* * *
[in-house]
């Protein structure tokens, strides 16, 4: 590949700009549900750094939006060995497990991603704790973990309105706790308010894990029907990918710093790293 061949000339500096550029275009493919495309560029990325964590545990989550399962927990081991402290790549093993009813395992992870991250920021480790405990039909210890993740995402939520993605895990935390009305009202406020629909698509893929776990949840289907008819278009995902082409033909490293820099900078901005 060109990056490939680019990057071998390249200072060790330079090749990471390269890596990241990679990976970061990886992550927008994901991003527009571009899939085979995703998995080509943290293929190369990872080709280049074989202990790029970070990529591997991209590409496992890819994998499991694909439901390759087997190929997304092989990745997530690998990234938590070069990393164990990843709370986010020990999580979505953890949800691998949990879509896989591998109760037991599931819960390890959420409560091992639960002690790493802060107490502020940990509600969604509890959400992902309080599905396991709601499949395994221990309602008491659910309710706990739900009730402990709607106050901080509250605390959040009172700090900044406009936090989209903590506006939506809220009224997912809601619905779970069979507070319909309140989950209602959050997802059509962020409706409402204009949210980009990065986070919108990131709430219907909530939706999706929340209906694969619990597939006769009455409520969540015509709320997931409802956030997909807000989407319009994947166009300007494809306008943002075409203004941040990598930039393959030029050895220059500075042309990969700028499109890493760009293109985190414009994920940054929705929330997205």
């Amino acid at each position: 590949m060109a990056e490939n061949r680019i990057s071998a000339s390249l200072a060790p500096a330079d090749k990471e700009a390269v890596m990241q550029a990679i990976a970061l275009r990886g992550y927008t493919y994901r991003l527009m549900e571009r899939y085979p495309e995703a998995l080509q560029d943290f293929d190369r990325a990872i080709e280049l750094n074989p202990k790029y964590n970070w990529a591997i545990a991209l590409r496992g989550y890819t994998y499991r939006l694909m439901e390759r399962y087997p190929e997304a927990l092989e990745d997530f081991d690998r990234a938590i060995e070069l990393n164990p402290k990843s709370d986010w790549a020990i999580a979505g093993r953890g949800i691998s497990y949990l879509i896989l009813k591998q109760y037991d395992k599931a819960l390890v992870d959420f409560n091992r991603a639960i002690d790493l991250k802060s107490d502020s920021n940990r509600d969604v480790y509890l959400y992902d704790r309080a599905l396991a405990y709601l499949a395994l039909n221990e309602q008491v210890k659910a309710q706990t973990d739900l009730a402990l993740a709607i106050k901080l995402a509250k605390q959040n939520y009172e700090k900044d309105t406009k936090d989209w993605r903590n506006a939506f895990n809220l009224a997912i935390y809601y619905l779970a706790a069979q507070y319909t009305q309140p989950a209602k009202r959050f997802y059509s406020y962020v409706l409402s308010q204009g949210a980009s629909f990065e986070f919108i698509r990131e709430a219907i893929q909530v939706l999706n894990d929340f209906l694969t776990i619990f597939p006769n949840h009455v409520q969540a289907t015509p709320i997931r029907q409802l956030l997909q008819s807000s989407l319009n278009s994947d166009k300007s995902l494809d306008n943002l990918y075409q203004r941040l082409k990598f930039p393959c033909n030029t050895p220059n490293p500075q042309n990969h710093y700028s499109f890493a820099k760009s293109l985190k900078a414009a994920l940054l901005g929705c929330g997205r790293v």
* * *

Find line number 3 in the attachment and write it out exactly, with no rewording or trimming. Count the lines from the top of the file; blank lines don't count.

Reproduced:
């Amino acid at each position: 590949m060109a990056e490939n061949r680019i990057s071998a000339s390249l200072a060790p500096a330079d090749k990471e700009a390269v890596m990241q550029a990679i990976a970061l275009r990886g992550y927008t493919y994901r991003l527009m549900e571009r899939y085979p495309e995703a998995l080509q560029d943290f293929d190369r990325a990872i080709e280049l750094n074989p202990k790029y964590n970070w990529a591997i545990a991209l590409r496992g989550y890819t994998y499991r939006l694909m439901e390759r399962y087997p190929e997304a927990l092989e990745d997530f081991d690998r990234a938590i060995e070069l990393n164990p402290k990843s709370d986010w790549a020990i999580a979505g093993r953890g949800i691998s497990y949990l879509i896989l009813k591998q109760y037991d395992k599931a819960l390890v992870d959420f409560n091992r991603a639960i002690d790493l991250k802060s107490d502020s920021n940990r509600d969604v480790y509890l959400y992902d704790r309080a599905l396991a405990y709601l499949a395994l039909n221990e309602q008491v210890k659910a309710q706990t973990d739900l009730a402990l993740a709607i106050k901080l995402a509250k605390q959040n939520y009172e700090k900044d309105t406009k936090d989209w993605r903590n506006a939506f895990n809220l009224a997912i935390y809601y619905l779970a706790a069979q507070y319909t009305q309140p989950a209602k009202r959050f997802y059509s406020y962020v409706l409402s308010q204009g949210a980009s629909f990065e986070f919108i698509r990131e709430a219907i893929q909530v939706l999706n894990d929340f209906l694969t776990i619990f597939p006769n949840h009455v409520q969540a289907t015509p709320i997931r029907q409802l956030l997909q008819s807000s989407l319009n278009s994947d166009k300007s995902l494809d306008n943002l990918y075409q203004r941040l082409k990598f930039p393959c033909n030029t050895p220059n490293p500075q042309n990969h710093y700028s499109f890493a820099k760009s293109l985190k900078a414009a994920l940054l901005g929705c929330g997205r790293v």